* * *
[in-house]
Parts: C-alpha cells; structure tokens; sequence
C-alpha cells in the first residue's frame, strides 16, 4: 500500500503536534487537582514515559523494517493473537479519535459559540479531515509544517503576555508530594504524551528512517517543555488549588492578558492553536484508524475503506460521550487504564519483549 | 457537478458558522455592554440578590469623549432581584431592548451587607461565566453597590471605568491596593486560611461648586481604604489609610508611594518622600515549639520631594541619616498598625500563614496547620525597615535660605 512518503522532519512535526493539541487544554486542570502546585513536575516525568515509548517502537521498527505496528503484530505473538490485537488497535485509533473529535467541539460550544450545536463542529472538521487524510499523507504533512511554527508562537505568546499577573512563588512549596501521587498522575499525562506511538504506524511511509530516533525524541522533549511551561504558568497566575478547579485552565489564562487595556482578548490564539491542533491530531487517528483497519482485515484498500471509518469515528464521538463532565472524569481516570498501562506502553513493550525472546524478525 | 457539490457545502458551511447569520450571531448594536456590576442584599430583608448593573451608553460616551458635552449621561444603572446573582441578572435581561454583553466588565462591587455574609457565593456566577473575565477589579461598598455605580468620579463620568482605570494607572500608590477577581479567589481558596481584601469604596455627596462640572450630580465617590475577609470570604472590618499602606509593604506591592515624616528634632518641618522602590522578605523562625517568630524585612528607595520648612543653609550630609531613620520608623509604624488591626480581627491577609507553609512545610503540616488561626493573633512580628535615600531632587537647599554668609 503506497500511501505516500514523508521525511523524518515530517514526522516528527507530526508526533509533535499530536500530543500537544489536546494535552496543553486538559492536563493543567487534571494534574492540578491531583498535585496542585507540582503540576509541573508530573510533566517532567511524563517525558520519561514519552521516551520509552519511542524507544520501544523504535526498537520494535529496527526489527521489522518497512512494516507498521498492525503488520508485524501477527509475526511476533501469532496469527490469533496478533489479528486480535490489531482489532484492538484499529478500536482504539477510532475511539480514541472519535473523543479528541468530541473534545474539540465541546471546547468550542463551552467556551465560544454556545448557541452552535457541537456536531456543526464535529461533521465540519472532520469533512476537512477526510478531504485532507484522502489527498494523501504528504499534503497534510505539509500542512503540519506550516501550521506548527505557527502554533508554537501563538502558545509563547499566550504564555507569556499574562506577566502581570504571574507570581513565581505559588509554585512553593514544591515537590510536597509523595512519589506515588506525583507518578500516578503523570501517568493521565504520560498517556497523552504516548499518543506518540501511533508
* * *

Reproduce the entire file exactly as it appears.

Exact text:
[in-house]
Parts: C-alpha cells; structure tokens; sequence
C-alpha cells in the first residue's frame, strides 16, 4: 500500500503536534487537582514515559523494517493473537479519535459559540479531515509544517503576555508530594504524551528512517517543555488549588492578558492553536484508524475503506460521550487504564519483549 | 457537478458558522455592554440578590469623549432581584431592548451587607461565566453597590471605568491596593486560611461648586481604604489609610508611594518622600515549639520631594541619616498598625500563614496547620525597615535660605 512518503522532519512535526493539541487544554486542570502546585513536575516525568515509548517502537521498527505496528503484530505473538490485537488497535485509533473529535467541539460550544450545536463542529472538521487524510499523507504533512511554527508562537505568546499577573512563588512549596501521587498522575499525562506511538504506524511511509530516533525524541522533549511551561504558568497566575478547579485552565489564562487595556482578548490564539491542533491530531487517528483497519482485515484498500471509518469515528464521538463532565472524569481516570498501562506502553513493550525472546524478525 | 457539490457545502458551511447569520450571531448594536456590576442584599430583608448593573451608553460616551458635552449621561444603572446573582441578572435581561454583553466588565462591587455574609457565593456566577473575565477589579461598598455605580468620579463620568482605570494607572500608590477577581479567589481558596481584601469604596455627596462640572450630580465617590475577609470570604472590618499602606509593604506591592515624616528634632518641618522602590522578605523562625517568630524585612528607595520648612543653609550630609531613620520608623509604624488591626480581627491577609507553609512545610503540616488561626493573633512580628535615600531632587537647599554668609 503506497500511501505516500514523508521525511523524518515530517514526522516528527507530526508526533509533535499530536500530543500537544489536546494535552496543553486538559492536563493543567487534571494534574492540578491531583498535585496542585507540582503540576509541573508530573510533566517532567511524563517525558520519561514519552521516551520509552519511542524507544520501544523504535526498537520494535529496527526489527521489522518497512512494516507498521498492525503488520508485524501477527509475526511476533501469532496469527490469533496478533489479528486480535490489531482489532484492538484499529478500536482504539477510532475511539480514541472519535473523543479528541468530541473534545474539540465541546471546547468550542463551552467556551465560544454556545448557541452552535457541537456536531456543526464535529461533521465540519472532520469533512476537512477526510478531504485532507484522502489527498494523501504528504499534503497534510505539509500542512503540519506550516501550521506548527505557527502554533508554537501563538502558545509563547499566550504564555507569556499574562506577566502581570504571574507570581513565581505559588509554585512553593514544591515537590510536597509523595512519589506515588506525583507518578500516578503523570501517568493521565504520560498517556497523552504516548499518543506518540501511533508